4 April 2005

North Africa: Three Little-Known African Popes

Nairobi — There were three African Popes who came from a region of North Africa where the people were predominately Negro and are still Negroid today. Although there are no authentic portraits of these popes, there are drawings and references in the Catholic Encyclopedia as to their being of African background. The names of the three African Popes are: Victor (189-203 A.D.), Gelasius (492-496 A.D.), and Melchiades or Miltiades (311-314 A.D.). All are saints.

Pope St. Victor

African by birth. He condemned and excommunicated Theodore of Byzantium who denied the divinity of Jesus Christ. In a council held in Rome in 196, he fixed the Feast of Easter for the Sunday after the 14th day of the moon of March. He suffered martyrdom under Servus. He was the Church's 14th Pope.

Pope St. Gelasius

St. Gelasius was born in Africa and reigned as Pope from 492 to 496. He decreed the Canon of Scripture with which the Tridentine Canon agrees. His theory on the relations between the Church and the state are explained in the Gelasian Letter to the Byzantine Emperor Anastasius. Gelasius was active in rooting out the last vestiges of paganism in Rome.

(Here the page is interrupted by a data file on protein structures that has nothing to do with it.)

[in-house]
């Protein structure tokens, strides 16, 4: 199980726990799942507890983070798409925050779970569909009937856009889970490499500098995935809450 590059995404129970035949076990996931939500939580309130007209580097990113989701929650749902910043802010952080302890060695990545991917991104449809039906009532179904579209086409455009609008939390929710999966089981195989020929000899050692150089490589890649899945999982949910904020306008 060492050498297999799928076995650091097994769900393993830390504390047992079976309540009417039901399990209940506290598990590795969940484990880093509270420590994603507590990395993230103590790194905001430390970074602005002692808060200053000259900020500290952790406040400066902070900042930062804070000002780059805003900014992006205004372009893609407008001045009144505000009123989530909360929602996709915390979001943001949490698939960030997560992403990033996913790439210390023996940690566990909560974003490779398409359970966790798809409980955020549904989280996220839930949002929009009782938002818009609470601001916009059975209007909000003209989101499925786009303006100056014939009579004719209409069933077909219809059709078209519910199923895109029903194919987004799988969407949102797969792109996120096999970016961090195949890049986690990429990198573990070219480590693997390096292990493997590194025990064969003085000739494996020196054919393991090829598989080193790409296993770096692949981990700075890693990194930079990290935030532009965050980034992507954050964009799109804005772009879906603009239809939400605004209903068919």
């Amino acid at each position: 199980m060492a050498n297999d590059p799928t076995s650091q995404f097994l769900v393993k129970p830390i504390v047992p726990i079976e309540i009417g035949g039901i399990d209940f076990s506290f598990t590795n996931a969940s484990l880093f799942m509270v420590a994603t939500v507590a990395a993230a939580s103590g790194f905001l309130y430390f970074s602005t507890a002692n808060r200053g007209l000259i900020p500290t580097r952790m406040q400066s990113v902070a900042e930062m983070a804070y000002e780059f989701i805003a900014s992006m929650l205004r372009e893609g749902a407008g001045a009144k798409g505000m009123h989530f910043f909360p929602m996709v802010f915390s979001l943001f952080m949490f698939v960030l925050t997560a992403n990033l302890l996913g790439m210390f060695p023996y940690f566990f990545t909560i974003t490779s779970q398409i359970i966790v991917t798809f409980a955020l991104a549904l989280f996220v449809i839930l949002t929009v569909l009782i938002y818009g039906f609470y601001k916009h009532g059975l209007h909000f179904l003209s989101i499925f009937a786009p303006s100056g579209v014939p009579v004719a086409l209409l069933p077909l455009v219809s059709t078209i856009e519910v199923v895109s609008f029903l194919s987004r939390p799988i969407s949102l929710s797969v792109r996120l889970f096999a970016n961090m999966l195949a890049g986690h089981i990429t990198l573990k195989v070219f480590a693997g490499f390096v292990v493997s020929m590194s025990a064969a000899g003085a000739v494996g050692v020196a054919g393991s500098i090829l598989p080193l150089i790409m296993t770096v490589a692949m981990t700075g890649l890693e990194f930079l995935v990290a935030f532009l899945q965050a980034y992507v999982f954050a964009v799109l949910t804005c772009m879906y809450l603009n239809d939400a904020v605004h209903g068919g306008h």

Pope St. Miltiades or Pope St. Melchiades

St. Miltiades was one of the Church's Black Popes. He was born in Africa, but died in Rome in January, 314. Little is known of Miltiades except that during his reign as pope, the Emperor Constant decreed toleration for Christianity. The classical era of persecution came to an end and the Church had to meet more subtle trails. St. Augustine praised St. Miltiades as a man of moderation and peace. His feast day is December 10th.

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